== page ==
By NewsDesk @bactiman63
In late 2014 during the West Africa Ebola outbreak, health experts were concerned about efforts to control the mosquito borne parasite, malaria are being hampered by the enormity of the Ebola effort.
Today amid the COVID-19 pandemic, the World Health Organization reported severe disruptions to insecticide-treated net campaigns and in access to antimalarial medicines could lead to a doubling in the number of malaria deaths in sub-Saharan Africa this year compared to 2018.
Under the worst-case scenario, in which all insecticide-treated net (ITN) campaigns are suspended and there is a 75% reduction in access to effective antimalarial medicines, the estimated tally of malaria deaths in sub-Saharan Africa in 2020 would reach 769 000, twice the number of deaths reported in the region in 2018. This would represent a return to malaria mortality levels last seen 20 years ago.
WHO urges countries to move fast and distribute malaria prevention and treatment tools at this stage of the COVID-19 outbreak in sub-Saharan Africa, and to do their utmost to safely maintain these essential malaria control services.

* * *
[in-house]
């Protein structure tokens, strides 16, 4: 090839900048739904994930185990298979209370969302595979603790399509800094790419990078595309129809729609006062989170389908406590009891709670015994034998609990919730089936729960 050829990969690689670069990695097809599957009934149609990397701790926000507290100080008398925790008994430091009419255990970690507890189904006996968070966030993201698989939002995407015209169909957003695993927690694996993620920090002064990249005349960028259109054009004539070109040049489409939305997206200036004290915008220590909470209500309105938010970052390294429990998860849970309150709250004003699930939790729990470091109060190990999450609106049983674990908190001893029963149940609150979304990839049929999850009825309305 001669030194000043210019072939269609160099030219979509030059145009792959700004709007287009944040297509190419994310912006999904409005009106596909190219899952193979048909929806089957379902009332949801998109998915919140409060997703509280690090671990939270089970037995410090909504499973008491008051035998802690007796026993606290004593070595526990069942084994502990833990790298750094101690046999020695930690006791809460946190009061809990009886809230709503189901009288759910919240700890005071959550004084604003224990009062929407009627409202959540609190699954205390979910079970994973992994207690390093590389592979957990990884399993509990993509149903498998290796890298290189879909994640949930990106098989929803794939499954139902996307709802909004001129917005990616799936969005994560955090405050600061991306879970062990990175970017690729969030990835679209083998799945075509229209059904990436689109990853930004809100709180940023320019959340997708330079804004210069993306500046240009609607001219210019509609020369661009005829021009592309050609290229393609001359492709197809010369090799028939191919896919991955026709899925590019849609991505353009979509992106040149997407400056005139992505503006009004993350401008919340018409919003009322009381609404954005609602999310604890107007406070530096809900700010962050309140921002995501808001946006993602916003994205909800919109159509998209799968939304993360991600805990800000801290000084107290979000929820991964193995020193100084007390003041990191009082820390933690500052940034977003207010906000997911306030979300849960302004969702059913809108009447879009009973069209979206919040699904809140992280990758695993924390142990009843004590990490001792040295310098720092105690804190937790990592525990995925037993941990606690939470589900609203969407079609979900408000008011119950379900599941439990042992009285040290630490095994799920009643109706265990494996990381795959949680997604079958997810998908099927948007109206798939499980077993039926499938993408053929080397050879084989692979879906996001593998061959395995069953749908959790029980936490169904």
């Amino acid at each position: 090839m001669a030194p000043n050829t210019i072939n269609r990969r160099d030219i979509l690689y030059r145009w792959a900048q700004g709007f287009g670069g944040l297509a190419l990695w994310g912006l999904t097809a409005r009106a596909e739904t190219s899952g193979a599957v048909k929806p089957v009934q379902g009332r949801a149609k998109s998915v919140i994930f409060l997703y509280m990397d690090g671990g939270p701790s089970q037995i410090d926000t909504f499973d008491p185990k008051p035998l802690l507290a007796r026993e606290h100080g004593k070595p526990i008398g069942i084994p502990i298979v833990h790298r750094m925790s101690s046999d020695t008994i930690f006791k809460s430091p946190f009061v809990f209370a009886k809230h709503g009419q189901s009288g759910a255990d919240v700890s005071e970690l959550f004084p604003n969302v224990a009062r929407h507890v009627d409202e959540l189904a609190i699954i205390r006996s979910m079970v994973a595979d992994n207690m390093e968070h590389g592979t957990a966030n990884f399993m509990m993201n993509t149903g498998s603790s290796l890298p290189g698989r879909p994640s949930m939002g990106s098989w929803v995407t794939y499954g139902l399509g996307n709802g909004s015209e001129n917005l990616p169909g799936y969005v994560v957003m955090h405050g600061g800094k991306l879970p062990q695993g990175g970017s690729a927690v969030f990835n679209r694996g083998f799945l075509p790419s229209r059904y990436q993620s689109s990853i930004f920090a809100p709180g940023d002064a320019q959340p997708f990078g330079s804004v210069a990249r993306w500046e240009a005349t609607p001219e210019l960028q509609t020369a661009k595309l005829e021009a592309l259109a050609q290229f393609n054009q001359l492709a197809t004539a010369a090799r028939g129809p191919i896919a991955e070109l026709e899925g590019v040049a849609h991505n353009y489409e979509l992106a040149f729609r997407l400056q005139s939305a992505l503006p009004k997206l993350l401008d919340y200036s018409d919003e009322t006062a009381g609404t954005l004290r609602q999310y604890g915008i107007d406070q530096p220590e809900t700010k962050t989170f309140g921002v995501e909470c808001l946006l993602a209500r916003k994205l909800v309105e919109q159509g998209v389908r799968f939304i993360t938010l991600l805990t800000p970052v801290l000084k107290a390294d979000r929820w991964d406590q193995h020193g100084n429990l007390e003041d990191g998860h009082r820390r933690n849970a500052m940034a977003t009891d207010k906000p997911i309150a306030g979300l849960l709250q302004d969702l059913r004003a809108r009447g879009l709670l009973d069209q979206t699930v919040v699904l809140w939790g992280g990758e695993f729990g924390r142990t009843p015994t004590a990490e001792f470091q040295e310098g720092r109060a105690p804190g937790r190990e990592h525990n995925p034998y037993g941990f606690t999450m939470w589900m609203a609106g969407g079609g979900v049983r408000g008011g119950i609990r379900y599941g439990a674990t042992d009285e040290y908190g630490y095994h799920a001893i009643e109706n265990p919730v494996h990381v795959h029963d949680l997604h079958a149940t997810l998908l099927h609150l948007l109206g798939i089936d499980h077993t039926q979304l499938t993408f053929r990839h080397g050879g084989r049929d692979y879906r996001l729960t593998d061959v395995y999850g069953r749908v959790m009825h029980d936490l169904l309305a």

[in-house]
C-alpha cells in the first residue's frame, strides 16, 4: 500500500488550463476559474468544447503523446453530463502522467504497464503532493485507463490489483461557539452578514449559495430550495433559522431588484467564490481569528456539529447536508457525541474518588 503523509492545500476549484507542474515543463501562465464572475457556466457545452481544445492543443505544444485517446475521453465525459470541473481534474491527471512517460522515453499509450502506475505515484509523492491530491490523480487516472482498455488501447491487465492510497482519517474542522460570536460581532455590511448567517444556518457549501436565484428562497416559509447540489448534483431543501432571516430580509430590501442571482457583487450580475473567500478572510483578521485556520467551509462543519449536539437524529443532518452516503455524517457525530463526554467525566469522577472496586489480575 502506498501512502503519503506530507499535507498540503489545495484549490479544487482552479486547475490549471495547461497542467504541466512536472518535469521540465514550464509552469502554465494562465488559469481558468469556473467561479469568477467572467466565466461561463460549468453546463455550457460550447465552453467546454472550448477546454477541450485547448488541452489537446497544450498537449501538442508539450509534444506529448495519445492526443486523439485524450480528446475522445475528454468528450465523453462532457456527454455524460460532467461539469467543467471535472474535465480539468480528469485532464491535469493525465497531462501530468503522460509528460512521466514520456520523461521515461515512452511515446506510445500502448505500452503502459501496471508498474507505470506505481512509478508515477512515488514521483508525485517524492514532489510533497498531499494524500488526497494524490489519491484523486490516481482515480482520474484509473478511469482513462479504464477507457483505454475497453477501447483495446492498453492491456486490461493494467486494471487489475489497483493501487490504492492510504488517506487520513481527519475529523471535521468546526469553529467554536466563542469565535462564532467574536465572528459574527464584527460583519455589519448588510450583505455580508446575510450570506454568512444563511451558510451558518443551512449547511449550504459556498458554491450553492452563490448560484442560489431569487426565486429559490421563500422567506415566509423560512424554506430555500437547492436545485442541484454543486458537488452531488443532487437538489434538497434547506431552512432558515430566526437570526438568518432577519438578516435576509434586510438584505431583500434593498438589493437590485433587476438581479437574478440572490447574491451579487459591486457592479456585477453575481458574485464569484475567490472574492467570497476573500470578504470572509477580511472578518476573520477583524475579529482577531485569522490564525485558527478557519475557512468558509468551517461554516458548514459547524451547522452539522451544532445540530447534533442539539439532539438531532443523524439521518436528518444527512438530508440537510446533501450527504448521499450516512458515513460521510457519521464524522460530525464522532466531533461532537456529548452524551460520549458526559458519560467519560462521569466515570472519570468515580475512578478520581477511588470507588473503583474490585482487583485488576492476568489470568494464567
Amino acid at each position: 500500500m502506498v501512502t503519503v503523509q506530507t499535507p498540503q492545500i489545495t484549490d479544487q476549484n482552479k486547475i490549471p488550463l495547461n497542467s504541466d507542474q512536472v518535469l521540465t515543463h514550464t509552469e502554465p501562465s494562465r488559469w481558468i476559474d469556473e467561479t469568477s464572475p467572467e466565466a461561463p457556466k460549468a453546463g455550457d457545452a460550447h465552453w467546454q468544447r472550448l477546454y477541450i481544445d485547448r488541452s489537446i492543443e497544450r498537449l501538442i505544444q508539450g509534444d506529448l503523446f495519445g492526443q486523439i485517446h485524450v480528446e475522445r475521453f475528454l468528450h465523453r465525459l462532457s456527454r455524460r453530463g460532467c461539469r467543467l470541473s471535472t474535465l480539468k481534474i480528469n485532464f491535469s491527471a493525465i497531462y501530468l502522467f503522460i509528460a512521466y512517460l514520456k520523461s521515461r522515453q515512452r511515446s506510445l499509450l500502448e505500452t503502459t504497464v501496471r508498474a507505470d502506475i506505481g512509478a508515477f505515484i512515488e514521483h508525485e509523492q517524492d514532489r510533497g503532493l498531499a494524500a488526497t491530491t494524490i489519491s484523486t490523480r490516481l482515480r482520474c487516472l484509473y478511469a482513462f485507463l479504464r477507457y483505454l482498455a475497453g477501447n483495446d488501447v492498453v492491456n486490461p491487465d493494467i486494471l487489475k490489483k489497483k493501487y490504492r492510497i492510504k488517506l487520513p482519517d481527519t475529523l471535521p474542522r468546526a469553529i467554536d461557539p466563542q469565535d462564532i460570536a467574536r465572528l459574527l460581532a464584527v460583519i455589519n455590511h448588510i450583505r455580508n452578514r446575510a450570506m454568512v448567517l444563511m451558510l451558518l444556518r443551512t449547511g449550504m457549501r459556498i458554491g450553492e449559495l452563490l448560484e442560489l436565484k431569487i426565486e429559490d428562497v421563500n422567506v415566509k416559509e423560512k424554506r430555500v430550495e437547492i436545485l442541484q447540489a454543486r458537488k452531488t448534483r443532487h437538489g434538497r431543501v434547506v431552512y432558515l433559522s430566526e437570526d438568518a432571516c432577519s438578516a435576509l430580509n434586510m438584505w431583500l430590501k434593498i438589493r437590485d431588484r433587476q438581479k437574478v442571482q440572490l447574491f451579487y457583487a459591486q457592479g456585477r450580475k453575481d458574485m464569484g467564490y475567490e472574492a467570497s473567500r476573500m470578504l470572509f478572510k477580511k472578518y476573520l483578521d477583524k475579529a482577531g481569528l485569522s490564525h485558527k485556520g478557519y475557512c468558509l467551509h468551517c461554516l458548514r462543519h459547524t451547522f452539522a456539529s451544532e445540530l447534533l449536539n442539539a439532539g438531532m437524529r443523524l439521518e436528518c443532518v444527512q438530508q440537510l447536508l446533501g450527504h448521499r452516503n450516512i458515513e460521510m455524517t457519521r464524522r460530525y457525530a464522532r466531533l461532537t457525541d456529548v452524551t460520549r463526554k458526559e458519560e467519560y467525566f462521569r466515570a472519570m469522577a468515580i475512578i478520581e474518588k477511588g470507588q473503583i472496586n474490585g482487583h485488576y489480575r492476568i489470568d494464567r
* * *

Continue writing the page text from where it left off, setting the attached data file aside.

Mass vector control campaigns should be accelerated, while ensuring that they are deployed in ways that protect health workers and communities against potential COVID-19 transmission. WHO and partners commend the leaders of Benin, the Democratic Republic of the Congo, Sierra Leone and Chad for initiating ITN campaigns during the pandemic. Other countries are adapting their net distribution strategies to ensure households receive the nets as quickly and safely as possible.
Preventive therapies for pregnant women and children must be maintained. The provision of prompt diagnostic testing and effective antimalarial medicines are also essential to prevent a mild case of malaria from progressing to severe illness and death.
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